US Stamps

Another upright Jenny find; USPS says 32 reported

Jun 23, 2017, 6 AM
A stamp collector told Linn's Stamp News that he bought a pane of the upright $2 Jenny Invert stamp variety in a Marcy, N.Y., post office.

By Michael Baadke

A stamp collector reports that he purchased one of the scarce upright $2 Jenny Invert panes in a post office in Marcy, N.Y.

The purchase was made in early April by Joe Kalynycz, who describes himself as a “pretty avid stamp collector.”

The self-adhesive $2 Jenny Invert stamp pane (Scott 4806) was issued Sept. 22, 2013, as a commemoration of the 1918 24¢ Jenny Invert airmail stamp error (C3a) that shows the blue Curtiss Jenny airplane flying upside down within the red stamp frame. The normal 1918 airmail stamp (C3) has the airplane flying right side up.

As a promotional scheme, the Postal Service intentionally created 100 panes of an upright variety of the $2 stamp. Like the millions of normal $2 stamps that show the plane flying upside down, these rare variety panes, which show the plane flying upright, are hidden within sealed blind packaging which, from the outside, cannot be distinguished from the regular issue.

The variety panes were then mixed in with the normal stamps. Stamp customers who come upon the variety in their purchases have found they can make a substantial profit selling the pane at auction or to a stamp dealer or collector. 

The 100 upright variety panes were packaged with a card printed with a phone number the finder could call to receive a certificate signed by the U.S. postmaster general, and to register the purchase and discovery.

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In response to an inquiry from Linn’s Stamp News, the Postal Service revealed in mid-June that it has now received 32 calls from finders of the rare variety.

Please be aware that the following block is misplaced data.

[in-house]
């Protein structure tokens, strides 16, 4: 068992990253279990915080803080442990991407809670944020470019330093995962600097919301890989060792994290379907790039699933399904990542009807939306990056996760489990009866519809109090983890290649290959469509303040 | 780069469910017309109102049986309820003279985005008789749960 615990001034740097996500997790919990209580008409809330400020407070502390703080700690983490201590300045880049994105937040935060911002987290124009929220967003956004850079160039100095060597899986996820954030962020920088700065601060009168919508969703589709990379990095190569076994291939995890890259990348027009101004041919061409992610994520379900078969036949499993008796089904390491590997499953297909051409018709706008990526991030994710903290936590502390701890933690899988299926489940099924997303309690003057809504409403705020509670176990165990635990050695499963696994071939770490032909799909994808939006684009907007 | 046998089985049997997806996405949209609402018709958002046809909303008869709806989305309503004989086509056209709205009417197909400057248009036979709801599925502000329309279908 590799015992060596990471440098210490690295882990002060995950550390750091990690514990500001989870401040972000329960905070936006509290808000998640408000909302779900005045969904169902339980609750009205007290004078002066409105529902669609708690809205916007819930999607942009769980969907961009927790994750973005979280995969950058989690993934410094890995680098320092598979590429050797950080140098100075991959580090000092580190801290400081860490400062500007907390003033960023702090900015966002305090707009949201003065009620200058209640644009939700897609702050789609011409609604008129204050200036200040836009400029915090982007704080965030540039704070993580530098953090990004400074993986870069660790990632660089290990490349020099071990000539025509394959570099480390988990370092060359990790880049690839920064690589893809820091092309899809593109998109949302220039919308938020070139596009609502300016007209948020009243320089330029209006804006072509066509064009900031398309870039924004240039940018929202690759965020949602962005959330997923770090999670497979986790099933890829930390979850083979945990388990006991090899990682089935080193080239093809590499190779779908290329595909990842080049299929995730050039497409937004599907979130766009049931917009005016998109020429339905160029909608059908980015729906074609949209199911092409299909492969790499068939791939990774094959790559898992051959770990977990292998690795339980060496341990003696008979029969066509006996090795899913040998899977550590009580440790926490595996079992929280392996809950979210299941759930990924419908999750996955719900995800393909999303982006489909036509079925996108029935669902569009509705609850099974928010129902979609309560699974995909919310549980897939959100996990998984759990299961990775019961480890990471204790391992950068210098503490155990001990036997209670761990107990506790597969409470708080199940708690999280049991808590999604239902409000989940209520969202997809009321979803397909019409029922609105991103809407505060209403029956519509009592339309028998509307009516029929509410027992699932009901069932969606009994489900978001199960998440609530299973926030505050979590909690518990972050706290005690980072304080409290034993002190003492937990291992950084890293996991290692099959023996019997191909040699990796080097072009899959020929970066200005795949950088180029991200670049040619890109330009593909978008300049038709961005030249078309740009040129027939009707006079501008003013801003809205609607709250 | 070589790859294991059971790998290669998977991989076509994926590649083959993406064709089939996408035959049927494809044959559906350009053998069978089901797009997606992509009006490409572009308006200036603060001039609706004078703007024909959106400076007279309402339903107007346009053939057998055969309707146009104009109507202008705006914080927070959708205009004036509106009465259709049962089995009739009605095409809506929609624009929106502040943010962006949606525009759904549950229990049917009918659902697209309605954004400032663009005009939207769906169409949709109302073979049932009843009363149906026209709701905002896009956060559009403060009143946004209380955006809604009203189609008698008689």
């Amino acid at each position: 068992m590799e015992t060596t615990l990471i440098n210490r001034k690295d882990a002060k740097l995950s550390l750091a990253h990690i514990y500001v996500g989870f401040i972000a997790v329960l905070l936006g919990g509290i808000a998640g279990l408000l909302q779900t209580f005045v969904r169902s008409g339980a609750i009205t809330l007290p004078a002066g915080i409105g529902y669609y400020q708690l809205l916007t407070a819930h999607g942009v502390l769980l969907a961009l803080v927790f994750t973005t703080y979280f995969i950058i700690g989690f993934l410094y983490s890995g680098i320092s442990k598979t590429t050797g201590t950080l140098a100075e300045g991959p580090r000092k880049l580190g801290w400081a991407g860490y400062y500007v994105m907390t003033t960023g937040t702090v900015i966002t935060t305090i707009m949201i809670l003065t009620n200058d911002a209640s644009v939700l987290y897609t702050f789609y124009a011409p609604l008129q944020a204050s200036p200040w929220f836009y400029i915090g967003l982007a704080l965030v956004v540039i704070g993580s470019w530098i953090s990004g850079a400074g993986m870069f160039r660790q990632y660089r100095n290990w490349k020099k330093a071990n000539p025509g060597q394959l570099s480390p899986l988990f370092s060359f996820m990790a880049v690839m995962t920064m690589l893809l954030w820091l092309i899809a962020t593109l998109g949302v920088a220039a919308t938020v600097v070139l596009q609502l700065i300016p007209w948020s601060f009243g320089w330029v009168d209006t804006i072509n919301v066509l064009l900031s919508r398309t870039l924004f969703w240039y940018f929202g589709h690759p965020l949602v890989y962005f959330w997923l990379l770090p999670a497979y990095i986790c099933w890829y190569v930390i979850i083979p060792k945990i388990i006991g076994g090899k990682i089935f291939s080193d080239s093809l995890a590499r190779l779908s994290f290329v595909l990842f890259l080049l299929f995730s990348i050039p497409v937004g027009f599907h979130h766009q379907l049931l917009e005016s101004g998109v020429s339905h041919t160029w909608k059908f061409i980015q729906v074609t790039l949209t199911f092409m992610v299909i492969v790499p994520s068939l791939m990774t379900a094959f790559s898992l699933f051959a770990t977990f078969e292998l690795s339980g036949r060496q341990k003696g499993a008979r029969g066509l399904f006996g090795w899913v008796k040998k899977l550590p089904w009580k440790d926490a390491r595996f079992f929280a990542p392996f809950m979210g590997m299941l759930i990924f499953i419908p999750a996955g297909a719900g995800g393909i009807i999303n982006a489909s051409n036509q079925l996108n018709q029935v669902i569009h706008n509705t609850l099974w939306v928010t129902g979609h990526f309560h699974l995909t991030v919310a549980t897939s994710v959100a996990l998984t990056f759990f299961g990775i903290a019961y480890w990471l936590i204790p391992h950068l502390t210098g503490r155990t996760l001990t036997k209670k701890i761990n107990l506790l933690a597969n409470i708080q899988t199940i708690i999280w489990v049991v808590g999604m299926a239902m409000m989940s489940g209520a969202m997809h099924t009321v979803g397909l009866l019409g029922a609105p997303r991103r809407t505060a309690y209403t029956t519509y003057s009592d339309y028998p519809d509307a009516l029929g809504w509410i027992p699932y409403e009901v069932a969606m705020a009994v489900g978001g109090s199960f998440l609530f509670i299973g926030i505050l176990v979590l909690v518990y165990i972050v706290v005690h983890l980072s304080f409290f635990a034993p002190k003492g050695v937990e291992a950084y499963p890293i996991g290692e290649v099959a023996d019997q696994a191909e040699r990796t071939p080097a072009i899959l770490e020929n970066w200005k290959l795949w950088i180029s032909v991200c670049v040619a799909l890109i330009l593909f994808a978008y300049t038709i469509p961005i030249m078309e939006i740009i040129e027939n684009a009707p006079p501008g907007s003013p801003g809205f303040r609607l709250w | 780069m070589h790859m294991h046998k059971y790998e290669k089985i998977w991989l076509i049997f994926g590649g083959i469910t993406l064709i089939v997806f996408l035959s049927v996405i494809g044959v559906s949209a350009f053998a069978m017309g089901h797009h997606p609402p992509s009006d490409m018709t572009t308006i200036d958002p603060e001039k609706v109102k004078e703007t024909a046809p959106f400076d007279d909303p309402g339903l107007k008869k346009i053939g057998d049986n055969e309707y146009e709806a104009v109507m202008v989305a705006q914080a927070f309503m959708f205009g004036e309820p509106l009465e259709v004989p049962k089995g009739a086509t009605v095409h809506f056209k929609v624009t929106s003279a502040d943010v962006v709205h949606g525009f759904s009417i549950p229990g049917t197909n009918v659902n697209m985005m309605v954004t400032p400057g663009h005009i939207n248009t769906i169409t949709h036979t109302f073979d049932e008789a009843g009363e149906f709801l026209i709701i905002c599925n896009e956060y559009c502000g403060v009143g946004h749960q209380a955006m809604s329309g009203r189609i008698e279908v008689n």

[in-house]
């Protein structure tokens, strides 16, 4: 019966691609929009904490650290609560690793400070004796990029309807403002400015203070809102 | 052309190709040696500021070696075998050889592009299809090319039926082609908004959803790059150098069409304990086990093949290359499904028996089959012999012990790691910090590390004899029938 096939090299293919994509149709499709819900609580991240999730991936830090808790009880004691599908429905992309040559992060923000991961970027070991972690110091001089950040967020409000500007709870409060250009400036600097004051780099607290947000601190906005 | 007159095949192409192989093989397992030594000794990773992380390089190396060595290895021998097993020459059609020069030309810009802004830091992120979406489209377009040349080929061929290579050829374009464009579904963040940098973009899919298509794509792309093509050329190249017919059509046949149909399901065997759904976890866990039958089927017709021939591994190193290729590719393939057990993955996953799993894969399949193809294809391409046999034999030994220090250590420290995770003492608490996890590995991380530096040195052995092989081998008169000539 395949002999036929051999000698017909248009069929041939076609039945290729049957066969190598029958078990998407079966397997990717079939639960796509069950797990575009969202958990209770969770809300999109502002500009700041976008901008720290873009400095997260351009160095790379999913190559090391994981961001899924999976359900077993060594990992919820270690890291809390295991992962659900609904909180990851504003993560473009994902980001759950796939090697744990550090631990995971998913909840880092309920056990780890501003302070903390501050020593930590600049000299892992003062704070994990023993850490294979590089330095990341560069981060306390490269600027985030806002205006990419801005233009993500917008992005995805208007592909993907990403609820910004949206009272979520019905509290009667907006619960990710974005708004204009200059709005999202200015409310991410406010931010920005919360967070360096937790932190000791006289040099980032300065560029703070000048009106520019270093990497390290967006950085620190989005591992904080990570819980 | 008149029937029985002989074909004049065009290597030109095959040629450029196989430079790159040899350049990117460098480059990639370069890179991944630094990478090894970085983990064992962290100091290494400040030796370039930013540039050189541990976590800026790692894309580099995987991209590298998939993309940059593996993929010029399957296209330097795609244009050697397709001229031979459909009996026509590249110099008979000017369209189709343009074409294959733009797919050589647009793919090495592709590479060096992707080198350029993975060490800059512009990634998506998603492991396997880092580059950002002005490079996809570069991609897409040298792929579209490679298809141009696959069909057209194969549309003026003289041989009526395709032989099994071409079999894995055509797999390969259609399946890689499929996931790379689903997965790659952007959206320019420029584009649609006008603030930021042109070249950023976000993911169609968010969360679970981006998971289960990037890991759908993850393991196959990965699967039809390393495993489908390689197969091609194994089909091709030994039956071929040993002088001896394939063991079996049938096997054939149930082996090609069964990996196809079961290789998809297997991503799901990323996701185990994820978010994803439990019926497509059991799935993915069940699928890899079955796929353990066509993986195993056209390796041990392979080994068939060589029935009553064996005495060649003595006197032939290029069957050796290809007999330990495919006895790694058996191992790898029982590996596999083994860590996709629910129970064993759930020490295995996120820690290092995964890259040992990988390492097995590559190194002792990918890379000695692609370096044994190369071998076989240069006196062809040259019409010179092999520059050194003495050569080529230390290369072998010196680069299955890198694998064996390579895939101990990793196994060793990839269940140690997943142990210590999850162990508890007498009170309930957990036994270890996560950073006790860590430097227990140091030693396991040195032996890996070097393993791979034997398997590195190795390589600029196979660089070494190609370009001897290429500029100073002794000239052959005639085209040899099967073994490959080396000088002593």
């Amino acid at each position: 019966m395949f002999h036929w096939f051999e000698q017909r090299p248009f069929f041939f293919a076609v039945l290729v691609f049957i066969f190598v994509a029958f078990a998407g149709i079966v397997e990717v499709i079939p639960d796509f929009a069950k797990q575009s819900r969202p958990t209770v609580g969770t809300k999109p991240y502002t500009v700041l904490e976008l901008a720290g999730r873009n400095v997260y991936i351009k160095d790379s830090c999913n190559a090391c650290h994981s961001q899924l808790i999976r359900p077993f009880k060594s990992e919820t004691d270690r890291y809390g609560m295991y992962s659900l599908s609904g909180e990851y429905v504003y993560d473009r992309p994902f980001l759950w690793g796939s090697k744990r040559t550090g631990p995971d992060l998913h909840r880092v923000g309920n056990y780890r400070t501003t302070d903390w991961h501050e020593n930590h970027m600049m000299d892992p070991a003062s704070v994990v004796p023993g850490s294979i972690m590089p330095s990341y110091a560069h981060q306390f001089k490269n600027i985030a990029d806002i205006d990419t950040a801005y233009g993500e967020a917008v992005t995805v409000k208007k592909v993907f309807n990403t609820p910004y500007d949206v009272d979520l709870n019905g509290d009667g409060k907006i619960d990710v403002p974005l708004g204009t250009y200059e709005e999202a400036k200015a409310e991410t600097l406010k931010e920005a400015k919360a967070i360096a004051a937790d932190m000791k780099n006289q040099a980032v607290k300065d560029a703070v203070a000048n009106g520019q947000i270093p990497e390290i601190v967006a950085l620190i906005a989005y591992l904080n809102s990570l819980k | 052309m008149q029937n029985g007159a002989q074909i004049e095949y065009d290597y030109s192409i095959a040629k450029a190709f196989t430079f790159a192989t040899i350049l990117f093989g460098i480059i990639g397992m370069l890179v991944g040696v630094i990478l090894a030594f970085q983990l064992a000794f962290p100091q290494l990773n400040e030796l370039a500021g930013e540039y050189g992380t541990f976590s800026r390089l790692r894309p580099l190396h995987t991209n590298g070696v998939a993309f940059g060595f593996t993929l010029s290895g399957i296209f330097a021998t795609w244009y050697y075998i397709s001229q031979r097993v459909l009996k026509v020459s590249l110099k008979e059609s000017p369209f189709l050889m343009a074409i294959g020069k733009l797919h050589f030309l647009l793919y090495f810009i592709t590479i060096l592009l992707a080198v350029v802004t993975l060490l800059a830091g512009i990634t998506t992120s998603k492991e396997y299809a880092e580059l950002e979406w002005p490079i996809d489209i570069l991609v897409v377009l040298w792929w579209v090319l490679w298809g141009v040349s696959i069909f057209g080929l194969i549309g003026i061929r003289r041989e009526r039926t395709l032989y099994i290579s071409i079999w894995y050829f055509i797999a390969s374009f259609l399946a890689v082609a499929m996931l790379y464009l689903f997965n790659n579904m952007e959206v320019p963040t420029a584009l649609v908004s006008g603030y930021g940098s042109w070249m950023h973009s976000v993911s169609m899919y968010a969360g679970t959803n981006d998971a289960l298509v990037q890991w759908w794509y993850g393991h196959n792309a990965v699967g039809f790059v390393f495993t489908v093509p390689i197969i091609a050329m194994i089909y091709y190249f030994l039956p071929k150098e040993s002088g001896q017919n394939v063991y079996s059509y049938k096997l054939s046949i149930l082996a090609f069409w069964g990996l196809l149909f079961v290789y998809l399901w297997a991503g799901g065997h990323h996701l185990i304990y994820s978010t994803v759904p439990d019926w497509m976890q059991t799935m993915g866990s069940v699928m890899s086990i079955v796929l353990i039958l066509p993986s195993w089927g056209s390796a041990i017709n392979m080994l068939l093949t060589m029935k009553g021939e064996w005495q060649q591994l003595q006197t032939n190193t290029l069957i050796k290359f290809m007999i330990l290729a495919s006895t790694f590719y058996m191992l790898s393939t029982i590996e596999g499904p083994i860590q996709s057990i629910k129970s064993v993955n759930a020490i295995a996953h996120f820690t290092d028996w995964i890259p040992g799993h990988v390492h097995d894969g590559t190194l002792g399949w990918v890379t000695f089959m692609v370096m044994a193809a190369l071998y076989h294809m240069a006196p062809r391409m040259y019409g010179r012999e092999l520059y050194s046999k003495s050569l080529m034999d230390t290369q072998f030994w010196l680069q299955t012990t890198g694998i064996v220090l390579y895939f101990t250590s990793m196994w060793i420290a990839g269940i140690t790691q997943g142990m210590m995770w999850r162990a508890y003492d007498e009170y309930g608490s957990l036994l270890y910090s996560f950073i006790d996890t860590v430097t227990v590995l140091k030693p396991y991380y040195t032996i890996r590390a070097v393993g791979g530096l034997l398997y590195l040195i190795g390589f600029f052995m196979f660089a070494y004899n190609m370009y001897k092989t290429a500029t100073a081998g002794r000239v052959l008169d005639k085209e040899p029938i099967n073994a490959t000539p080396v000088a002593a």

Figures released by the Postal Service in November 2016 indicated that roughly 75 percent of the 2.2 million-pane print run had been sold, but only 30 percent of the 100 panes of the upright variety had been reported.

It is likely that some finders of the upright variety have chosen not to report their find to the Postal Service or to Linn’s Stamp News.

Postal Service spokesman Mark Saunders told Linn’s last fall, “Keep in mind, we only know what has been reported/registered.”

The number of $2 Jenny Invert stamp panes available for purchase continues to dwindle, as does the number of post offices where they can be purchased.

The stamp was taken off sale at USPS Stamp Fulfillment Services because of dwindling inventory (Linn’s, Nov. 28, 2016, page 10), but some post offices still have limited quantities available.

Kalynycz told Linn’s that he plans to keep his recent find in his collection for now.

He said he purchased quite a few panes before finding the upright variety, and used many of the normal $2 stamps for postage, keeping a few of the better quality regular-issue stamps for his collection.

He added that he got a nice round of congratulations on his find from other members of his local stamp club.

Can you still buy the $2 Jenny Invert stamp?

The $2 Jenny Invert stamp issued in 2013 was taken off sale at USPS Stamp Fulfillment Services in November 2016 because of declining stocks. It officially remains on sale at post offices, but many post offices have sold out of the limited stock they originally had on hand.

A philatelic office at the Los Angeles main post office reported in mid-June that it has a few hundred panes of six left, “still sealed.”

Collectors unable to find the panes locally can call the Los Angeles office at 323-586-1476 and ask for Brenda Coronado, or e-mail to confirm availability before ordering. The stamps are $12 for a pane of six $2 stamps.

After the office confirms the order, payment can be mailed to Los Angeles Special Events, Attn: Retail-Inverted Jenny, 7001 S. Central Ave. RM 337, Los Angeles, CA 90052-9601. Personal checks or money orders made payable to United States Postal Service are accepted for payment.

When payment is received the stamps are sent by priority mail with tracking for domestic orders.